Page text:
I realize that, with our sparse writing of late, it is probably difficult to tell where we are these days. Well, we have been in Budapest now for a few weeks, and we’ll be here until July. There is still so much to write about in the other cities we’ve been to, so it’s really quite difficult to catch up. On top of that, we visited several more cities along the way.
First, when our friends Jeff and Megan visited us in Prague, we took a long weekend trip to Bratislava and Vienna. I liked both of these cities very much, and I would love to spend much more time in Vienna. It has monumental architecture, and it’s full of history. And I’m not ashamed to say that I loved nerding out in its museums, which are world-class.
I was also struck by the fact that Vienna, while only an hour away and on the same currency as Bratislava, had prices that were something like triple what we found in Slovakia. Communism really did a number on Bratislava, but I happen to think that the city core has recovered quite nicely. In fact, I remember looking out at the outskirts of Bratislava as our train from Prague was rolling in and thinking “this city has seen better days.” Then I stopped myself; modern Bratislava is perfectly lovely. The city has actually seen much, much worse days.
We also made a stop in Krakow on our way to Budapest. For cities so close on the map, though, it’s quite the journey. If you take a train, you’re in for a winding path over the mountains, and all told, it’ll take you 8 hours or so for each leg of Prague-Krakow-Budapest. Thankfully we were able to get private sleeping cars and go overnight. But Krakow – I was thrilled with Krakow. The old city inside Planty (the garden park that follows the path of the old city walls) is just gorgeous, the market square is huge and full of life, the people are very pleasant. I just loved Krakow, and I wish I could have spent more time there. Probably I will in the future, but hearing a Pole describe weather patterns that sounded like they were plucked right from Minnesota, I think I’d aim for springtime.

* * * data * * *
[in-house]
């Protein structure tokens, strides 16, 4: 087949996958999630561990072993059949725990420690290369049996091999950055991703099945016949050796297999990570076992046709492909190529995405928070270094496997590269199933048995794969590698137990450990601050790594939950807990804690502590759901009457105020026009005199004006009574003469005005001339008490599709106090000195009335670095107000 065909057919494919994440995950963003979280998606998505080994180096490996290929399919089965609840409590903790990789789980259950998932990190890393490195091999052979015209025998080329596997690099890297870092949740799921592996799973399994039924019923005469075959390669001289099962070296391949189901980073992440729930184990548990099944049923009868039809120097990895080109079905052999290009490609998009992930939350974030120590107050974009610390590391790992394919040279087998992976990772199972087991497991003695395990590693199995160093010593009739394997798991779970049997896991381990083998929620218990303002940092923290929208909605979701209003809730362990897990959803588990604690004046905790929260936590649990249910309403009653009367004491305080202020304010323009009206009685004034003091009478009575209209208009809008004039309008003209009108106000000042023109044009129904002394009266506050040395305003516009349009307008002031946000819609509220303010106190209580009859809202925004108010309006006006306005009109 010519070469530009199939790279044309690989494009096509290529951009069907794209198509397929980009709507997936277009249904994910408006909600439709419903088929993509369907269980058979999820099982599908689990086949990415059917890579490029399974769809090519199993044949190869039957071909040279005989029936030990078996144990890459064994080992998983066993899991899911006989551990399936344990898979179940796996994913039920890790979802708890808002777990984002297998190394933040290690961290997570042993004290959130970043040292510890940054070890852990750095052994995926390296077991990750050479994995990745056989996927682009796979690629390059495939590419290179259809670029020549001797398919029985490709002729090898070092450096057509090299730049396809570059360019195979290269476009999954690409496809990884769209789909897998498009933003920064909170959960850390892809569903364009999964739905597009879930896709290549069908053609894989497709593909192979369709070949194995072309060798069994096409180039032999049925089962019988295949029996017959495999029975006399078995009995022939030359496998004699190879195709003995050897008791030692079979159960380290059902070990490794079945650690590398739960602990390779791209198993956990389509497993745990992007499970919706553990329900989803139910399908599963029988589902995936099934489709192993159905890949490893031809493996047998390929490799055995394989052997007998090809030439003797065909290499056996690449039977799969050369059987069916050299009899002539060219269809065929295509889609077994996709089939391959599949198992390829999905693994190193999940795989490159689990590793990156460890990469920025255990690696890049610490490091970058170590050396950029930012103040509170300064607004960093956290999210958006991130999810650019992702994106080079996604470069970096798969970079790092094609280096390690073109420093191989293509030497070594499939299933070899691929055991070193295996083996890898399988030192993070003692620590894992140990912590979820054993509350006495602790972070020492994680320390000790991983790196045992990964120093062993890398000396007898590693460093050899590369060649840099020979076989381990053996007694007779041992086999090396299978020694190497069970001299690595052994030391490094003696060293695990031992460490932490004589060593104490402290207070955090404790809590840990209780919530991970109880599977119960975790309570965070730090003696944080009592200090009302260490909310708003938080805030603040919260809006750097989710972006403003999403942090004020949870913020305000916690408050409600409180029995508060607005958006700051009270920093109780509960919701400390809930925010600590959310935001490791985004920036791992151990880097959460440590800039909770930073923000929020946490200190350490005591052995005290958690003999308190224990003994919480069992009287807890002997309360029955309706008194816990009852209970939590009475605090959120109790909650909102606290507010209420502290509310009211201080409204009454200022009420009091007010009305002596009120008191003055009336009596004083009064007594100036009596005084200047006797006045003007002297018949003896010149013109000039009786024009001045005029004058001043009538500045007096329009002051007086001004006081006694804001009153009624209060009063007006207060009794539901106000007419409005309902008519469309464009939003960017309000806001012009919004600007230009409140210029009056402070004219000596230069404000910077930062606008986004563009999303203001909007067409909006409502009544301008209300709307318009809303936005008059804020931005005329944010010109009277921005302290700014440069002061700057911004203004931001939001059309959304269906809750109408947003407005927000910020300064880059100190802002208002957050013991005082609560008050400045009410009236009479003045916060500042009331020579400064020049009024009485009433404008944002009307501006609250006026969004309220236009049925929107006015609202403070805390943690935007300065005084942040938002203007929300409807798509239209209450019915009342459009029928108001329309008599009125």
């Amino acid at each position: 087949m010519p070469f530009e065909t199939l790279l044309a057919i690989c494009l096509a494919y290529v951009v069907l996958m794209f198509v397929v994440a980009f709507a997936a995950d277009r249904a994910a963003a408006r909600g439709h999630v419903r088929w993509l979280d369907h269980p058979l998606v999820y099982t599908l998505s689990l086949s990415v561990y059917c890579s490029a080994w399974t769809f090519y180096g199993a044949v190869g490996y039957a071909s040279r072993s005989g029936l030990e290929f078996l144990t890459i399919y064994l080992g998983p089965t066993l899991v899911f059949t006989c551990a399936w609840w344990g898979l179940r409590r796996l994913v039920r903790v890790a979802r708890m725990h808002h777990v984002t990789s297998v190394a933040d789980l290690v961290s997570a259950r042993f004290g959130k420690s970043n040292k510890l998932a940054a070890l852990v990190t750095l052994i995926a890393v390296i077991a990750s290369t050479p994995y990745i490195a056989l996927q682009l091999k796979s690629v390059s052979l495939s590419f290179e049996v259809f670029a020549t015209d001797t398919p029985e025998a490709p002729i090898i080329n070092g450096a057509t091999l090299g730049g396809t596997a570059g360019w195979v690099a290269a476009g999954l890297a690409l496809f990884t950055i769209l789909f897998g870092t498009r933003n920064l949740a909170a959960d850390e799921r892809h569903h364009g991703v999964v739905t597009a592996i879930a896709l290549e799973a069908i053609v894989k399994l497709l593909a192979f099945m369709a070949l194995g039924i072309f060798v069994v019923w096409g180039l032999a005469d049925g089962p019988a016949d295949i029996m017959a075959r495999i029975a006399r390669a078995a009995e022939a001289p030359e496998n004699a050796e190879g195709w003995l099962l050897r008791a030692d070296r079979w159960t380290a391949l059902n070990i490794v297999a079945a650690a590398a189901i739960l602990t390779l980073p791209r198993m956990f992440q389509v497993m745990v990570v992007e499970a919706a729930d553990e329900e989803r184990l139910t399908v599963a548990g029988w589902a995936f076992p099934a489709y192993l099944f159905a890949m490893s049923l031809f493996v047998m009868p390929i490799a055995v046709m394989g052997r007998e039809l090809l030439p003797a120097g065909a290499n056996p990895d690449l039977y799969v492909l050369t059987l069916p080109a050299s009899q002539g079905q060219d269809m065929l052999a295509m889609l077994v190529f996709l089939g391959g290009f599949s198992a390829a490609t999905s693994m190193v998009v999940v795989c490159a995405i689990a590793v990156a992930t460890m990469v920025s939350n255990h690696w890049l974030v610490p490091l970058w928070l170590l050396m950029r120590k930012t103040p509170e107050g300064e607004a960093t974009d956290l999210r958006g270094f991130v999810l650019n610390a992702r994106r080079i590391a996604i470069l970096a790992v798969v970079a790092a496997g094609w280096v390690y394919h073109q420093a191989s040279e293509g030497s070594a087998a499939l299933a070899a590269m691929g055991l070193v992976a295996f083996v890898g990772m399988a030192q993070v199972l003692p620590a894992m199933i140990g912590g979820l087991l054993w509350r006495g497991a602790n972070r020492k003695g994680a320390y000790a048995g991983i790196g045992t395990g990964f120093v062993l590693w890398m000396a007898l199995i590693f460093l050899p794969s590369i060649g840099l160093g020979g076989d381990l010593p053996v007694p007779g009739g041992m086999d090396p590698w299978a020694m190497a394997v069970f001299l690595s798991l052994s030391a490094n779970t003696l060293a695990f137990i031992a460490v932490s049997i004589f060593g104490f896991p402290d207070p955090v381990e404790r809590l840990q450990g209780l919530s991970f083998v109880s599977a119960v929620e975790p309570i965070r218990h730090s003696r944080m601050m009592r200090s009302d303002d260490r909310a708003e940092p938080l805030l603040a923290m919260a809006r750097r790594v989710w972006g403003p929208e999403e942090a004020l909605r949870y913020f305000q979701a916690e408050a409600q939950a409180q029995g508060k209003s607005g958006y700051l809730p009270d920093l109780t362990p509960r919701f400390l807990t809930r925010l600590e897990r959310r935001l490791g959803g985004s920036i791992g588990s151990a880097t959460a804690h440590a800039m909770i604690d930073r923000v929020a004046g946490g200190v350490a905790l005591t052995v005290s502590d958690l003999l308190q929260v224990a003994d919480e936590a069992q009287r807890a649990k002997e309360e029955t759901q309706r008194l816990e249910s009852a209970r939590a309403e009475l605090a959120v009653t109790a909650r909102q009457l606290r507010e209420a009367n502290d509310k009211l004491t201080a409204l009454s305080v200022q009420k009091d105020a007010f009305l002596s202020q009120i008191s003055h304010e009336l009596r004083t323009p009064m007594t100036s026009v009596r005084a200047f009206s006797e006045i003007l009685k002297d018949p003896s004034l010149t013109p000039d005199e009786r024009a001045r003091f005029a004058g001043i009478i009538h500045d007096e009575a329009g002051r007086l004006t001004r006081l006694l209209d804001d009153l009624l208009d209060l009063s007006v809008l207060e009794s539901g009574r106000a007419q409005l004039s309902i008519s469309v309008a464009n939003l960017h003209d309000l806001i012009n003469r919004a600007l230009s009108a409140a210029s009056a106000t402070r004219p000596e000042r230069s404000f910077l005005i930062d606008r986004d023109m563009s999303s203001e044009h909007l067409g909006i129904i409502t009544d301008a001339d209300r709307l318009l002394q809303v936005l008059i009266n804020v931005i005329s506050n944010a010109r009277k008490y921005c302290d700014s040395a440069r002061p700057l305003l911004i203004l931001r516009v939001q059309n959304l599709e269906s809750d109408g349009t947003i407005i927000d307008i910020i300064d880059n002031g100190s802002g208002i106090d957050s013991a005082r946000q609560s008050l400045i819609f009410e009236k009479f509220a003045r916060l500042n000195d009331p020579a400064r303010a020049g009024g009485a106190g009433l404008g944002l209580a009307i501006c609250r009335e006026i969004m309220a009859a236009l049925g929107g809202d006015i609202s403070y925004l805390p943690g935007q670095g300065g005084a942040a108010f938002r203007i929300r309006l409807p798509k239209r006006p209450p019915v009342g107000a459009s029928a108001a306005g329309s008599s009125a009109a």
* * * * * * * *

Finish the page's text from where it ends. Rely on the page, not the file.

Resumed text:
We also made a quick trip up to Oslo, somewhat on a whim, on our second week here. Oslo is mighty expensive, and getting there often is too, but prices magically lowered, and we decided to pull the trigger. When else are we going to be able to go to Oslo? Anyway, if I was struck by the expense in Vienna, I was struck by lightning with the expense in Oslo. We went to a pub one night, and thankfully it was $11 beer night. (Kidding, but not really.) We also saw one of Michelle’s close friends who lives there now, and so were able to have a local take us around the city. It’s a lovely place, and deserves more than I’m writing now, so I’ll have to add that to the list too.
Anyway, we are now in Budapest, and we are settling in nicely. We are close to the center of the city, near the southwestern tip of the district called Terézváros. It is hard for me to compare our surroundings to other places we’ve been, mostly because it seems unfair for such a unique place. But Budapest is beautiful architecturally, if a bit ragged around the edges. It is like someone crumpled up Paris and laid it out flat again.* I love that it’s a true, lived-in city, and not a museum that calls itself a city.
So that’s where we are. At this point, we may never catch up on the blog, but hopefully with some consistency you’ll at least know what we’re up to. In the meantime, enjoy some lovely photos of beautiful Budapest.
You can see that it’s quite a picturesque place. I look forward to writing more about it.
*I used that line in a snail-mail letter I sent to someone back home, and I’m quite fond of it. So, dear recipient of said snail mail, take comfort in the fact that you were first.